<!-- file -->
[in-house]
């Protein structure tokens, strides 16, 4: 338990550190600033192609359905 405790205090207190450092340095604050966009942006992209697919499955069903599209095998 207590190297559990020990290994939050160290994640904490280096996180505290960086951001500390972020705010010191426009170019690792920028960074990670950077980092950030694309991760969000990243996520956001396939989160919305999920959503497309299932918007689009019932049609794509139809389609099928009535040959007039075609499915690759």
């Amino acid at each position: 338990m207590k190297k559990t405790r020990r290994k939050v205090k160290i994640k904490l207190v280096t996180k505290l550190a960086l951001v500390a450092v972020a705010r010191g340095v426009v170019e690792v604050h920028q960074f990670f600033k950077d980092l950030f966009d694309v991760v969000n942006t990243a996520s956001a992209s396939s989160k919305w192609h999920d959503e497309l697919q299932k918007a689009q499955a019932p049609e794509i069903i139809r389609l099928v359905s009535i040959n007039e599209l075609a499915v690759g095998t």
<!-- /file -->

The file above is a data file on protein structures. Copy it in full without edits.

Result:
[in-house]
């Protein structure tokens, strides 16, 4: 338990550190600033192609359905 405790205090207190450092340095604050966009942006992209697919499955069903599209095998 207590190297559990020990290994939050160290994640904490280096996180505290960086951001500390972020705010010191426009170019690792920028960074990670950077980092950030694309991760969000990243996520956001396939989160919305999920959503497309299932918007689009019932049609794509139809389609099928009535040959007039075609499915690759």
């Amino acid at each position: 338990m207590k190297k559990t405790r020990r290994k939050v205090k160290i994640k904490l207190v280096t996180k505290l550190a960086l951001v500390a450092v972020a705010r010191g340095v426009v170019e690792v604050h920028q960074f990670f600033k950077d980092l950030f966009d694309v991760v969000n942006t990243a996520s956001a992209s396939s989160k919305w192609h999920d959503e497309l697919q299932k918007a689009q499955a019932p049609e794509i069903i139809r389609l099928v359905s009535i040959n007039e599209l075609a499915v690759g095998t």